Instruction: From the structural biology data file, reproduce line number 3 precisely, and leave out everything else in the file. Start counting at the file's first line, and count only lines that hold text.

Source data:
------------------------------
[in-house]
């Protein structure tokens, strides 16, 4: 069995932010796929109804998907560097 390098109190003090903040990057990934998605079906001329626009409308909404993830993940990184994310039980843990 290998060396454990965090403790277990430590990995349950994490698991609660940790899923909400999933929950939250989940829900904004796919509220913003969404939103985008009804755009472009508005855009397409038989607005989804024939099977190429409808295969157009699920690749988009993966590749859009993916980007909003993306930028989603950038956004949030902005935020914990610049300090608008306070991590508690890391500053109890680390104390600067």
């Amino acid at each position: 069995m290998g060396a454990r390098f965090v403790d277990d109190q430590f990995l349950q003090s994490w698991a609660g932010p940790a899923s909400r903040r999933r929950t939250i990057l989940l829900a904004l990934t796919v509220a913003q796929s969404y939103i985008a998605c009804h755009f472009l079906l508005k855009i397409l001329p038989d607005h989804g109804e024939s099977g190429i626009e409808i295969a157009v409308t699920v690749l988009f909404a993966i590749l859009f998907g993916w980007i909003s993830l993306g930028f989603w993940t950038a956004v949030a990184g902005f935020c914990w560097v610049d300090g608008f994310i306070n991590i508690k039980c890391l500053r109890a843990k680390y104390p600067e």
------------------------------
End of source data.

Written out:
């Amino acid at each position: 069995m290998g060396a454990r390098f965090v403790d277990d109190q430590f990995l349950q003090s994490w698991a609660g932010p940790a899923s909400r903040r999933r929950t939250i990057l989940l829900a904004l990934t796919v509220a913003q796929s969404y939103i985008a998605c009804h755009f472009l079906l508005k855009i397409l001329p038989d607005h989804g109804e024939s099977g190429i626009e409808i295969a157009v409308t699920v690749l988009f909404a993966i590749l859009f998907g993916w980007i909003s993830l993306g930028f989603w993940t950038a956004v949030a990184g902005f935020c914990w560097v610049d300090g608008f994310i306070n991590i508690k039980c890391l500053r109890a843990k680390y104390p600067e």